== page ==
One word. ELEPHANTS!!!
It being the short day we had a fairly lazy start today. People pottered through pre-race rituals which are usually performed like a well-oiled machine. We lingered over breakfast and took the time to reset, re-pack and re-enter the world feeling a little refreshed. At 9:15am Kris started the stage brief explaining to the runners where the course would take them and the expected temperatures for the day. After explaining that we would likely see the hottest day so far a murmur of excitement started to spread through camp. The media team caught wind of the whisperings and grabbed their cameras, charging up the dry river bank and through the scrub-bush onto another open river bed running parallel. And there waiting for them was a procession of desert elephants, marching slowly and gracefully along the opposite bank.
The runners followed on, jogging, hobbling and limping up the dusty slope and before long the whole camp was lined up pulling out cameras and smartphones. It felt like a good omen. It was something we’d all hoped for since we first set foot in the desert and here they were wandering right passed our campsite on the one morning where we had the time to pause for a while and watch them in awe.
Today’s half-marathon was run through the hottest part of the day meaning that the rest day was still seriously tough. Karl turned from runner to race crew today and headed out to man a checkpoint alongside the medics, all other runners took to the start line. To add to today’s excitement the 10km stretch between CP1 and CP2 was our Red Jersey stage. As each runner left CP1 their departure time would be logged and the arrival time would be noted as they made it to CP2. Currently our spreadsheet geek is still collating the numbers so this result will be published alongside the final results at the end of the race.
As expected, the first man over the line today was the seemingly invincible Vicente Garcia. Only a few minutes separated him from the next runner, a reborn and rejuvenated Majo Srnik who has recovered spectacularly after hitting a wall on stage one. Another new name in the top three today was Chris Haigh who put in a huge half marathon performance. There are now a number of runners gunning for a podium spot over tomorrow’s monster long stage. Vicente looks destined for first place but the next positions could change over a stage which will likely take even the fastest runners 10 hours and more to finish. Today was also the Red Jersey stage. The 10km stretch between CP1 and CP2 was timed and the fastest male and female sprinter would receive the prestigious King/Queen of the Heat T-Shirt. These accolades went to Majo Srnik and Sarah Watson!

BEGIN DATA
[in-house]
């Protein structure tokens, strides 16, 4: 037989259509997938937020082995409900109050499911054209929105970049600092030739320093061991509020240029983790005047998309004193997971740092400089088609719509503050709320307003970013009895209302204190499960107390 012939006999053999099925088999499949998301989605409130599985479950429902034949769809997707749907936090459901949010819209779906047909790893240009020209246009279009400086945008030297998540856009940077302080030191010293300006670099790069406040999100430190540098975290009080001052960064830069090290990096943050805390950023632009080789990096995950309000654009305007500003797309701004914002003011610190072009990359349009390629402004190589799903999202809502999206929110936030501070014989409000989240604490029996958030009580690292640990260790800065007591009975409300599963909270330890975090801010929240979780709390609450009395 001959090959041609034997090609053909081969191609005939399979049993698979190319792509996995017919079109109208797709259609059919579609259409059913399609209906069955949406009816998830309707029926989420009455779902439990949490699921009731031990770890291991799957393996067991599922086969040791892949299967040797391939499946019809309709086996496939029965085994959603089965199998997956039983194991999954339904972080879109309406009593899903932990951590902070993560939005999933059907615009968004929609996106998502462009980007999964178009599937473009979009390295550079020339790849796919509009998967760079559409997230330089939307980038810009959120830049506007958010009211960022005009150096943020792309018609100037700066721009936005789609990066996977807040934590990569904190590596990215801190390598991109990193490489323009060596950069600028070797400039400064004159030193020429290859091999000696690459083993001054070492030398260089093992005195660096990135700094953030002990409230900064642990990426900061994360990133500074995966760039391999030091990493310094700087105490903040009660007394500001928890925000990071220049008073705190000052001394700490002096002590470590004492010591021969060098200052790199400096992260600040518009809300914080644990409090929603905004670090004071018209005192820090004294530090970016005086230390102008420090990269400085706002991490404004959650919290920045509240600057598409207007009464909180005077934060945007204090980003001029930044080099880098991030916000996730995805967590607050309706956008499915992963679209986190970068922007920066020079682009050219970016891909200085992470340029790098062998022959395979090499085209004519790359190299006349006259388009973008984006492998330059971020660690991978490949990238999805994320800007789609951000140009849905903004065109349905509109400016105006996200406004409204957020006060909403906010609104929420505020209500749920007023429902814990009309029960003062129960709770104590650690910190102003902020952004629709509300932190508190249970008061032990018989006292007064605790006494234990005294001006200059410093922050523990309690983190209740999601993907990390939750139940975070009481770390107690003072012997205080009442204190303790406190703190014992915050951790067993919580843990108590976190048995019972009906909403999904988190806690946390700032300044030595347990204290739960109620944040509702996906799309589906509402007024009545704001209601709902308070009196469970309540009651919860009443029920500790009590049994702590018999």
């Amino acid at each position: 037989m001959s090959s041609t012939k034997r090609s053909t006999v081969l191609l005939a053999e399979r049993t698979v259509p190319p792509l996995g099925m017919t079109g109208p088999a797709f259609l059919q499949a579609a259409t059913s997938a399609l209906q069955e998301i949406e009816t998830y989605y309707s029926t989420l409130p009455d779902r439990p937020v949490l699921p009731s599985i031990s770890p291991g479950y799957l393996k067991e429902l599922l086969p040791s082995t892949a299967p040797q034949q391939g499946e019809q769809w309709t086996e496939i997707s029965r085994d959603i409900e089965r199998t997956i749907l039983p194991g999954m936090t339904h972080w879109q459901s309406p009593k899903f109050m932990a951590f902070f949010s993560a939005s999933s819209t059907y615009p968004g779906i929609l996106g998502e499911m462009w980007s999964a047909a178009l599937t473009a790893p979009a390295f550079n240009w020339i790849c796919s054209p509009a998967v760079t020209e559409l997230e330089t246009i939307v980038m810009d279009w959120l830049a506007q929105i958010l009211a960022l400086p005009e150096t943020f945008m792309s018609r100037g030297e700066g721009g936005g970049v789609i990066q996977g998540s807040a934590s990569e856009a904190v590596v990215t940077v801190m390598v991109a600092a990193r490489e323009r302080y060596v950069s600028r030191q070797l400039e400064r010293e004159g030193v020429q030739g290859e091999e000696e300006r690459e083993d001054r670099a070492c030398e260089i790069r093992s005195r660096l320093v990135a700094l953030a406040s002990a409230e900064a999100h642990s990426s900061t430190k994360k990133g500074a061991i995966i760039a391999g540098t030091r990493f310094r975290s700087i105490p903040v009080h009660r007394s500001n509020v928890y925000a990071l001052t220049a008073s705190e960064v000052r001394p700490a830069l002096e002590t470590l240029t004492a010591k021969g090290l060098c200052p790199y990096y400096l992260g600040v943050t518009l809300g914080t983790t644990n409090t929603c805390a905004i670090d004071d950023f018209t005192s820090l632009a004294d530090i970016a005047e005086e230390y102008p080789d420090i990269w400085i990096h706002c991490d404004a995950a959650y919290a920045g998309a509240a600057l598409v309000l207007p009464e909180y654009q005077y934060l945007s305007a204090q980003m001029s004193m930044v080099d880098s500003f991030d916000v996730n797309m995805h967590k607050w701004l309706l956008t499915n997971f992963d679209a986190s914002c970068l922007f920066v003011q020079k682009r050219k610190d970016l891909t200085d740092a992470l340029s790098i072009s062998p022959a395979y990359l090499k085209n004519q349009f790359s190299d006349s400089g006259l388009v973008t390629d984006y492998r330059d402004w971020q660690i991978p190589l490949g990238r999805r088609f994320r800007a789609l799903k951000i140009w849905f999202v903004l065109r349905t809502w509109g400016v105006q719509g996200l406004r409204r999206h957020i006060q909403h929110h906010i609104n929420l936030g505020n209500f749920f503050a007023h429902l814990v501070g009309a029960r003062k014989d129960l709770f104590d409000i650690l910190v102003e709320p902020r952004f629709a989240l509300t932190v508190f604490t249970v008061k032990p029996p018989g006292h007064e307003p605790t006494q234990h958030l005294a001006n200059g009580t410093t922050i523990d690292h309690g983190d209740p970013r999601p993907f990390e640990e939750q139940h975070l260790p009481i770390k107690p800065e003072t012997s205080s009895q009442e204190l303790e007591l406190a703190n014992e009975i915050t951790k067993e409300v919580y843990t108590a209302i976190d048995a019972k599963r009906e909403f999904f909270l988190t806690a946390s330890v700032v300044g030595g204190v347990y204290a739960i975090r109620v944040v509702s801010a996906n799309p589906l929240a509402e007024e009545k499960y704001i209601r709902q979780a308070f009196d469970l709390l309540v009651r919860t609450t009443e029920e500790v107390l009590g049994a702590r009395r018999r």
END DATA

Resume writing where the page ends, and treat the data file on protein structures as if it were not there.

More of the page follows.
Dale Thomas was unfortunately forced to withdraw today as an injury to his hip meant he was unable to continue marching. There are a couple of other runners being monitored by the medics tonight also. They are safe and well and in good hands but will be making a decision on whether to continue in the race when they wake up in the morning.
And it will be an early start. The runners take to the line tomorrow at 5am. They have 89km of long winding trail ahead of them. The early start hopefully means that they have a significant chunk of trail finished before the worst of the heat. At the 25km mark we will be removing anyone from the race who is not averaging at least 3.5km/h. These runners will then be shuttled to the finish line. At the 67km mark stands Hyena Rock and the aptly named Hyena Camp. Any runner arriving at this point after 9:15pm will be held there to camp until 4:00am the following morning at the latest. Once rested they will be allowed to take on the final 22km of trail to the finish line.
It’ll be a long, long day tomorrow. There will likely be withdrawals but we are prepared for that. Comms have been difficult up to now and they are likely to be even harder tomorrow as all hands will be required for race logistics. We’ll update you all again as soon as we are able. Keep an eye on the trackers and wish the runners good luck. It’s a long trail tomorrow but it’s the final challenge before the finish line. This is where you earn your medal.
[arve url=”https://youtu.be/BddT9Kiach4″ title=”Desert Ultra Interviews – Russel Jackson” /]